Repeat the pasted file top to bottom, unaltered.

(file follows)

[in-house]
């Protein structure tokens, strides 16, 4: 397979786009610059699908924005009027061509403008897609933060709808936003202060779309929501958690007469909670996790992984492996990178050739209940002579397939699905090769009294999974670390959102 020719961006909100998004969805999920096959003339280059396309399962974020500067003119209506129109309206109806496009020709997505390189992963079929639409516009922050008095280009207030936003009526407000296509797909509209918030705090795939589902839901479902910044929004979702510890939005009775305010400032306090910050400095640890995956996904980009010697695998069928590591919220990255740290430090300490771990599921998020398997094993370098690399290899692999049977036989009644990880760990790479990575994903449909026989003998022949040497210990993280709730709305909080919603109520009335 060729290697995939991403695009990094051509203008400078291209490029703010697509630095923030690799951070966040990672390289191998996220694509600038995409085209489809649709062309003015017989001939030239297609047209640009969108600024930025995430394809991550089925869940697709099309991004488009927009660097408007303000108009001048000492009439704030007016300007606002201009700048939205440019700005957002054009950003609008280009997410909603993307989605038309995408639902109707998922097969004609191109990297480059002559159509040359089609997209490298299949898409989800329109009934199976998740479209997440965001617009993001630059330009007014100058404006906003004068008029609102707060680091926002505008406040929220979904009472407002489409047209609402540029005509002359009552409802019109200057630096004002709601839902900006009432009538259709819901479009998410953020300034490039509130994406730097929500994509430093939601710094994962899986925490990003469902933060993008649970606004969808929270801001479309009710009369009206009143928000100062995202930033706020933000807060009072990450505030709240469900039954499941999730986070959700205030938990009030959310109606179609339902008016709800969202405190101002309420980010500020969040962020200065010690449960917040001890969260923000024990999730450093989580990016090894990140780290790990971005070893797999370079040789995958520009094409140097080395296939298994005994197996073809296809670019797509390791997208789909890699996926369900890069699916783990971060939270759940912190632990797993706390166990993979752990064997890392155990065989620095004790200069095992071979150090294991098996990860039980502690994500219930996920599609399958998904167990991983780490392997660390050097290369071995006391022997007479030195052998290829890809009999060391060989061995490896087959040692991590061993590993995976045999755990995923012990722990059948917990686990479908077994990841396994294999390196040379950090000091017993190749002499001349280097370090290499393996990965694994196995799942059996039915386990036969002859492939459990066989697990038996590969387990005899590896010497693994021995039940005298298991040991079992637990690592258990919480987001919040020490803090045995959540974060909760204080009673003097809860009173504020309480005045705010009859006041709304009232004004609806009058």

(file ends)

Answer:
[in-house]
């Protein structure tokens, strides 16, 4: 397979786009610059699908924005009027061509403008897609933060709808936003202060779309929501958690007469909670996790992984492996990178050739209940002579397939699905090769009294999974670390959102 020719961006909100998004969805999920096959003339280059396309399962974020500067003119209506129109309206109806496009020709997505390189992963079929639409516009922050008095280009207030936003009526407000296509797909509209918030705090795939589902839901479902910044929004979702510890939005009775305010400032306090910050400095640890995956996904980009010697695998069928590591919220990255740290430090300490771990599921998020398997094993370098690399290899692999049977036989009644990880760990790479990575994903449909026989003998022949040497210990993280709730709305909080919603109520009335 060729290697995939991403695009990094051509203008400078291209490029703010697509630095923030690799951070966040990672390289191998996220694509600038995409085209489809649709062309003015017989001939030239297609047209640009969108600024930025995430394809991550089925869940697709099309991004488009927009660097408007303000108009001048000492009439704030007016300007606002201009700048939205440019700005957002054009950003609008280009997410909603993307989605038309995408639902109707998922097969004609191109990297480059002559159509040359089609997209490298299949898409989800329109009934199976998740479209997440965001617009993001630059330009007014100058404006906003004068008029609102707060680091926002505008406040929220979904009472407002489409047209609402540029005509002359009552409802019109200057630096004002709601839902900006009432009538259709819901479009998410953020300034490039509130994406730097929500994509430093939601710094994962899986925490990003469902933060993008649970606004969808929270801001479309009710009369009206009143928000100062995202930033706020933000807060009072990450505030709240469900039954499941999730986070959700205030938990009030959310109606179609339902008016709800969202405190101002309420980010500020969040962020200065010690449960917040001890969260923000024990999730450093989580990016090894990140780290790990971005070893797999370079040789995958520009094409140097080395296939298994005994197996073809296809670019797509390791997208789909890699996926369900890069699916783990971060939270759940912190632990797993706390166990993979752990064997890392155990065989620095004790200069095992071979150090294991098996990860039980502690994500219930996920599609399958998904167990991983780490392997660390050097290369071995006391022997007479030195052998290829890809009999060391060989061995490896087959040692991590061993590993995976045999755990995923012990722990059948917990686990479908077994990841396994294999390196040379950090000091017993190749002499001349280097370090290499393996990965694994196995799942059996039915386990036969002859492939459990066989697990038996590969387990005899590896010497693994021995039940005298298991040991079992637990690592258990919480987001919040020490803090045995959540974060909760204080009673003097809860009173504020309480005045705010009859006041709304009232004004609806009058």